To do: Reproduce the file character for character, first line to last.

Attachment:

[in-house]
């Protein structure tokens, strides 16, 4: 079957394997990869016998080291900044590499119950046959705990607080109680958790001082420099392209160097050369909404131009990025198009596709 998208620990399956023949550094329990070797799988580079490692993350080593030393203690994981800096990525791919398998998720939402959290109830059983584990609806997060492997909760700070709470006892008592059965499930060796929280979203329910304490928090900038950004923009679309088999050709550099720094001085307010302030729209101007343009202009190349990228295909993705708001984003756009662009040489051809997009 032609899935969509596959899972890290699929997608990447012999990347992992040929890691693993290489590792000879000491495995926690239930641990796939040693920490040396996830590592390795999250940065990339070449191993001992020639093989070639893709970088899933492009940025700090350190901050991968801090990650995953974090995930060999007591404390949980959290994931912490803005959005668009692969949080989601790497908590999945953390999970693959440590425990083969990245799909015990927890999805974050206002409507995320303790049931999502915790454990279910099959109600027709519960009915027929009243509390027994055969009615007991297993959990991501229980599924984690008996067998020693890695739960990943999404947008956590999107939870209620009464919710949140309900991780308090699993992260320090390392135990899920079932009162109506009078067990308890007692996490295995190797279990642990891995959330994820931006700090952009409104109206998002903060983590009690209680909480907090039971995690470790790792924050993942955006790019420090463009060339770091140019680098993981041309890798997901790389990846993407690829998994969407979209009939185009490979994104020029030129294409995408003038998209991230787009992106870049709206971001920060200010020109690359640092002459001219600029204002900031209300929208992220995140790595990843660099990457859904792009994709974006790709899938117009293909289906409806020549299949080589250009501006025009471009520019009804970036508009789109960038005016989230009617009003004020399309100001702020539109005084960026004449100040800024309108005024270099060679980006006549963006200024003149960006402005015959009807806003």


[in-house]
């Protein structure tokens, strides 16, 4: 079957394997990869016998080291900044590499119950046959705990607080109680958790001082420099392209160097050369909404131009990025198009596709 998208620990399956023949550094329990070797799988580079490692993350080593030393203690994981800096990525791919398998998720939402959290109830059983584990609806997060492997909760700070709470006892008592059965499930060796929280979203329910304490928090900038950004923009679309088999050709550099720094001085307010302030729209101007343009202009190349990228295909993705708001984003756009662009040489051809997009 032609899935969509596959899972890290699929997608990447012999990347992992040929890691693993290489590792000879000491495995926690239930641990796939040693920490040396996830590592390795999250940065990339070449191993001992020639093989070639893709970088899933492009940025700090350190901050991968801090990650995953974090995930060999007591404390949980959290994931912490803005959005668009692969949080989601790497908590999945953390999970693959440590425990083969990245799909015990927890999805974050206002409507995320303790049931999502915790454990279910099959109600027709519960009915027929009243509390027994055969009615007991297993959990991501229980599924984690008996067998020693890695739960990943999404947008956590999107939870209620009464919710949140309900991780308090699993992260320090390392135990899920079932009162109506009078067990308890007692996490295995190797279990642990891995959330994820931006700090952009409104109206998002903060983590009690209680909480907090039971995690470790790792924050993942955006790019420090463009060339770091140019680098993981041309890798997901790389990846993407690829998994969407979209009939185009490979994104020029030129294409995408003038998209991230787009992106870049709206971001920060200010020109690359640092002459001219600029204002900031209300929208992220995140790595990843660099990457859904792009994709974006790709899938117009293909289906409806020549299949080589250009501006025009471009520019009804970036508009789109960038005016989230009617009003004020399309100001702020539109005084960026004449100040800024309108005024270099060679980006006549963006200024003149960006402005015959009807806003």